Breweries, industry pros unite for first Florida Brewers Conference

The three-day gathering solidified the Sunshine State's place in the national craft beer conversation.

click to enlarge Hosted in Orlando, the first Florida Brewers Conference ran from Aug. 7 to 9. - Thomas Barris
Thomas Barris
Hosted in Orlando, the first Florida Brewers Conference ran from Aug. 7 to 9.

The inaugural Florida Brewers Conference took place last week in Orlando — after years of planning.

Featuring representation from all over the Sunshine State, the three-day craft beer industry conference (and trade show), organized by Sean Nordquist, the Florida Brewers Guild's newly hired executive director, was no easy feat to pull off. As demand for local, independent brews surges in Florida and beyond, taking time off from the daily grind to attend a gathering like this can be a setback for those in the business of brewing. But anyone with a stake in local beer benefits, no doubt, from education, group discussions and legislation reform.

The conference's energy was palpable. Excitement flowed through the air as old and new industry partners discussed the state of Florida beer. Famed leaders in the biz — Brooklyn Brewery brewmaster Garrett Oliver and Samuel Adams founder Jim Koch among them — were even on-site to offer sage advice about the state's robust and ever-growing scene.

Chairman of the Florida Brewers Guild, Kent Bailey, who owns Ybor City-based Coppertail Brewing Co., opened up the conference on Aug. 7, setting the tone for the next few days.

"The entire industry uniting behind one common goal, elevating the craft beer industry in Florida, growing the market, and not taking market share from one another," Bailey said of what the industry's intentions should be.

He also addressed the elephant in the room: quality, a differentiator that's been sweeping through American craft beer as it has rapidly grown.

"Quality is key," the chairman said. "Just because it's local doesn't mean it's good.

"If a new craft consumer tries one bad locally brewed beer, it's over, and they won't come back for a second, which hurts all of us."

The seminars were focused on a wide range of subjects to help both novice and well-established breweries and industry professionals sharpen their tools and hone their talents. Topics included everything from a distributor-brewery relations panel and what it takes to curate outstanding taproom events to some quality control training and how to "Florida-rize" your beer by sourcing local ingredients.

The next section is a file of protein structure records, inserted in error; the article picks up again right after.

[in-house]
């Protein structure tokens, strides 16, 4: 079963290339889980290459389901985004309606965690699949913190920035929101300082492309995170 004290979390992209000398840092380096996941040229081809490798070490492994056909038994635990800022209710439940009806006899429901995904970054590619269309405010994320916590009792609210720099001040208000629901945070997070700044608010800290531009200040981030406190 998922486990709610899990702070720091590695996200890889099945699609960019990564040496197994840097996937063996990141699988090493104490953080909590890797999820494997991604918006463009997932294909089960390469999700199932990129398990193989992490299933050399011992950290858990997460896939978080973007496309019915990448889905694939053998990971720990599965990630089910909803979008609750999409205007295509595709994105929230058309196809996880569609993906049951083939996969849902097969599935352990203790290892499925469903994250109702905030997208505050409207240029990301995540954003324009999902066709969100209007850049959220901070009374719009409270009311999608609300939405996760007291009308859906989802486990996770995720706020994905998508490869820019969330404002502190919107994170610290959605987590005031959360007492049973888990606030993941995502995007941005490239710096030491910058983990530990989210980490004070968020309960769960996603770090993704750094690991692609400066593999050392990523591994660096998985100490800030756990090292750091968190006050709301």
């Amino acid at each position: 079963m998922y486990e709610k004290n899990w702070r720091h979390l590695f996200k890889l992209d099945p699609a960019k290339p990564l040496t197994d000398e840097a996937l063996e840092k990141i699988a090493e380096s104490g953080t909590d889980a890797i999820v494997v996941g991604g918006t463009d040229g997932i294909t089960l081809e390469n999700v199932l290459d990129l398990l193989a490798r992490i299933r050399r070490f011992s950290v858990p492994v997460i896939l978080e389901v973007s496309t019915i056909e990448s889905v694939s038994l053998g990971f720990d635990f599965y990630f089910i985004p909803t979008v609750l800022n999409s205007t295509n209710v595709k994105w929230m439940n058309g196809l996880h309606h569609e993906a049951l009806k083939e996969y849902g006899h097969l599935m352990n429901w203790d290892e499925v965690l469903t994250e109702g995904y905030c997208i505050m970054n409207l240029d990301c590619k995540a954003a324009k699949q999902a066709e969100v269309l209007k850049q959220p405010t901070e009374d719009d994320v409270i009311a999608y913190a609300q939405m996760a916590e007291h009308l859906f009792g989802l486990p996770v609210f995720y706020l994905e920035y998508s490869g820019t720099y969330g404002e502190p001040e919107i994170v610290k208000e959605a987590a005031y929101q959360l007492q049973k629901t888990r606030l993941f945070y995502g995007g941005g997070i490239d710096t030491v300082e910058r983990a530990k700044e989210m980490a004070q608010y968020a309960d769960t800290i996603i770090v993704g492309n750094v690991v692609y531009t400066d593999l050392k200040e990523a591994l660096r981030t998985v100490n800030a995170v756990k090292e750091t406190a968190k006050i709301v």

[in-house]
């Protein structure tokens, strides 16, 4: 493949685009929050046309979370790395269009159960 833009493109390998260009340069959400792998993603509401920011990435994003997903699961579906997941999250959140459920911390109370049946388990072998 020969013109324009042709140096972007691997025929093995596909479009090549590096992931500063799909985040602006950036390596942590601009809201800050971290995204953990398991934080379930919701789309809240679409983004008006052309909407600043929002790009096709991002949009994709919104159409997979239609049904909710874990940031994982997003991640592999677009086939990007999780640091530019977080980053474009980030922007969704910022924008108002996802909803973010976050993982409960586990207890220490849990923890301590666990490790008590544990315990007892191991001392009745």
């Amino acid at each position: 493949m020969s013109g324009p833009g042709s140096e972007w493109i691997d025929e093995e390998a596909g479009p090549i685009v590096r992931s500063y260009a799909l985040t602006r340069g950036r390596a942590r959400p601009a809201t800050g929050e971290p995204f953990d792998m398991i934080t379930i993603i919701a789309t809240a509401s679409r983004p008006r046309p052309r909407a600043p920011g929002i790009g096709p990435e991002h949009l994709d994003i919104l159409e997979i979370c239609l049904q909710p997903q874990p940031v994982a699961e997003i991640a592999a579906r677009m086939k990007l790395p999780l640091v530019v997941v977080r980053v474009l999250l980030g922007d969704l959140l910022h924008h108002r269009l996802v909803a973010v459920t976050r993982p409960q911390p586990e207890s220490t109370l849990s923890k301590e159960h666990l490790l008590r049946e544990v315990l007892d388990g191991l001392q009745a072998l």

"The main purpose of the conference, mostly, was to bring Florida brewers together to help them continue to develop their breweries. Whether they are in planning or regional, we wanted to offer an environment that promoted good QA practices [and] offered advice on things like marketing and HR, as well as promote camaraderie in the industry," according to Florida Brewers Guild board member Jay Dingman of Largo's Barley Mow Brewing Company, The Raven and now Sea Drift Ales & Lagers.

With craft breweries accounting for 12 percent market share of the beer industry across the nation, according to the Brewers Association's annual report — and more and more coming online over the next few months (Clearwater's Southern Lights Brewing Company and the Tampa location for 7venth Sun Brewery held their grand openings this past weekend) — the major theme seemed to focus on quality, identity and that there's still room for growth. Young nanobreweries like Deep Brewing Co. out of Tallahassee and growing indie-owned operations like Boynton Beach's Due South Brewing Co. may have a drastically different production capacity or personality, but their goal of making higher quality beer for in-state consumers is equally aligned.

More than anything, the first Florida Brewers Conference solidified the Sunshine State's place in the national craft beer conversation. And that is something to drink to.

Editor's note: CL contributor and certified cicerone Thomas Barris is the former sales and marketing director for Barley Mow Brewing Company. Follow Barris (@theparchdbarris) on Twitter.

Scroll to read more Food News articles
Join the Creative Loafing Tampa Bay Press Club

Local journalism is information. Information is power. And we believe everyone deserves access to accurate independent coverage of their community and state.
Help us keep this coverage going with a one-time donation or an ongoing membership pledge.

Newsletters

Join Creative Loafing Tampa Bay Newsletters

Subscribe now to get the latest news delivered right to your inbox.

We welcome readers to submit letters regarding articles and content in Creative Loafing Tampa Bay. Letters should be a minimum of 150 words, refer to content that has appeared on Creative Loafing Tampa Bay, and must include the writer's full name, address, and phone number for verification purposes. No attachments will be considered. Writers of letters selected for publication will be notified via email. Letters may be edited and shortened for space.

Email us at [email protected]